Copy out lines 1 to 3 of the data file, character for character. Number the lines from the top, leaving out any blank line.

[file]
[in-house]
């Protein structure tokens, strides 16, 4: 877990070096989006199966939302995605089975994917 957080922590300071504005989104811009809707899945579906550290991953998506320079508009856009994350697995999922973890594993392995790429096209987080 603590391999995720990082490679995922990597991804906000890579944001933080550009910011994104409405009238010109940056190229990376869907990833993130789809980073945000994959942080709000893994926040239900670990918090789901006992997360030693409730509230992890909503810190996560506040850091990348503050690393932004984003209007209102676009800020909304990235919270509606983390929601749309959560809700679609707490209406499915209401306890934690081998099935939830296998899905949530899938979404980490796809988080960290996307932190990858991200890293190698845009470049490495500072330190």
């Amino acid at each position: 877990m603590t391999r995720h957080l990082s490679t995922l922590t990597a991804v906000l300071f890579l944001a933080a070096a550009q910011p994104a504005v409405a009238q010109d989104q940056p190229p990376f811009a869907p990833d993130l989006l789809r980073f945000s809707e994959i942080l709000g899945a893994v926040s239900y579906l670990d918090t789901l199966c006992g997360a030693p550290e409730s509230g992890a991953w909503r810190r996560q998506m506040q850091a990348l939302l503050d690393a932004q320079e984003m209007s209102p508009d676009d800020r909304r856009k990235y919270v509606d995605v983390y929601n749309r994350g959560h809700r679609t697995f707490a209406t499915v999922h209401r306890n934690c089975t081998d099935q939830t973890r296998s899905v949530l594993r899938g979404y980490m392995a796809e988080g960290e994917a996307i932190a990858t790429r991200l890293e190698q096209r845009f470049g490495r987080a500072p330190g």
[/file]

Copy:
[in-house]
């Protein structure tokens, strides 16, 4: 877990070096989006199966939302995605089975994917 957080922590300071504005989104811009809707899945579906550290991953998506320079508009856009994350697995999922973890594993392995790429096209987080 603590391999995720990082490679995922990597991804906000890579944001933080550009910011994104409405009238010109940056190229990376869907990833993130789809980073945000994959942080709000893994926040239900670990918090789901006992997360030693409730509230992890909503810190996560506040850091990348503050690393932004984003209007209102676009800020909304990235919270509606983390929601749309959560809700679609707490209406499915209401306890934690081998099935939830296998899905949530899938979404980490796809988080960290996307932190990858991200890293190698845009470049490495500072330190």
């Amino acid at each position: 877990m603590t391999r995720h957080l990082s490679t995922l922590t990597a991804v906000l300071f890579l944001a933080a070096a550009q910011p994104a504005v409405a009238q010109d989104q940056p190229p990376f811009a869907p990833d993130l989006l789809r980073f945000s809707e994959i942080l709000g899945a893994v926040s239900y579906l670990d918090t789901l199966c006992g997360a030693p550290e409730s509230g992890a991953w909503r810190r996560q998506m506040q850091a990348l939302l503050d690393a932004q320079e984003m209007s209102p508009d676009d800020r909304r856009k990235y919270v509606d995605v983390y929601n749309r994350g959560h809700r679609t697995f707490a209406t499915v999922h209401r306890n934690c089975t081998d099935q939830t973890r296998s899905v949530l594993r899938g979404y980490m392995a796809e988080g960290e994917a996307i932190a990858t790429r991200l890293e190698q096209r845009f470049g490495r987080a500072p330190g």